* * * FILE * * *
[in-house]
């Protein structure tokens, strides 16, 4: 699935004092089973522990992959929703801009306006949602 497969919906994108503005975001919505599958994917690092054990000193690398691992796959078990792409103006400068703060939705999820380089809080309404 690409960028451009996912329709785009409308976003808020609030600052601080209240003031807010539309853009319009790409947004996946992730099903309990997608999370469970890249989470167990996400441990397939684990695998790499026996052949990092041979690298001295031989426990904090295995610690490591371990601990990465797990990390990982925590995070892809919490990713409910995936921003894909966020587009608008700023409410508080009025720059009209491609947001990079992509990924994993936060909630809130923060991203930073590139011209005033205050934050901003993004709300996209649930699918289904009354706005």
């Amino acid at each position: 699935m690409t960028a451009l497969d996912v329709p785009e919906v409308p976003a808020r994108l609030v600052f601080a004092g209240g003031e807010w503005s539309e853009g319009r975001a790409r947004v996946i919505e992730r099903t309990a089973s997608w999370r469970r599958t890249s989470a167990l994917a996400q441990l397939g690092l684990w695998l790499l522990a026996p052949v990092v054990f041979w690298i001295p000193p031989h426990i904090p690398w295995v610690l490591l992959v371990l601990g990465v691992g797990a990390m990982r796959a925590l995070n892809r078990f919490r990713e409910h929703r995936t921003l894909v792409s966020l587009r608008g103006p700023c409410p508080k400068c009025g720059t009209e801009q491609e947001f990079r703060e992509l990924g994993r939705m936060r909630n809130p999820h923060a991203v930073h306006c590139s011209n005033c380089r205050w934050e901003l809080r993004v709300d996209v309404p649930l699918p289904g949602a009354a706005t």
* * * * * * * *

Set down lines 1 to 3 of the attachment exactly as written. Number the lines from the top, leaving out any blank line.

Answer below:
[in-house]
């Protein structure tokens, strides 16, 4: 699935004092089973522990992959929703801009306006949602 497969919906994108503005975001919505599958994917690092054990000193690398691992796959078990792409103006400068703060939705999820380089809080309404 690409960028451009996912329709785009409308976003808020609030600052601080209240003031807010539309853009319009790409947004996946992730099903309990997608999370469970890249989470167990996400441990397939684990695998790499026996052949990092041979690298001295031989426990904090295995610690490591371990601990990465797990990390990982925590995070892809919490990713409910995936921003894909966020587009608008700023409410508080009025720059009209491609947001990079992509990924994993936060909630809130923060991203930073590139011209005033205050934050901003993004709300996209649930699918289904009354706005």
């Amino acid at each position: 699935m690409t960028a451009l497969d996912v329709p785009e919906v409308p976003a808020r994108l609030v600052f601080a004092g209240g003031e807010w503005s539309e853009g319009r975001a790409r947004v996946i919505e992730r099903t309990a089973s997608w999370r469970r599958t890249s989470a167990l994917a996400q441990l397939g690092l684990w695998l790499l522990a026996p052949v990092v054990f041979w690298i001295p000193p031989h426990i904090p690398w295995v610690l490591l992959v371990l601990g990465v691992g797990a990390m990982r796959a925590l995070n892809r078990f919490r990713e409910h929703r995936t921003l894909v792409s966020l587009r608008g103006p700023c409410p508080k400068c009025g720059t009209e801009q491609e947001f990079r703060e992509l990924g994993r939705m936060r909630n809130p999820h923060a991203v930073h306006c590139s011209n005033c380089r205050w934050e901003l809080r993004v709300d996209v309404p649930l699918p289904g949602a009354a706005t």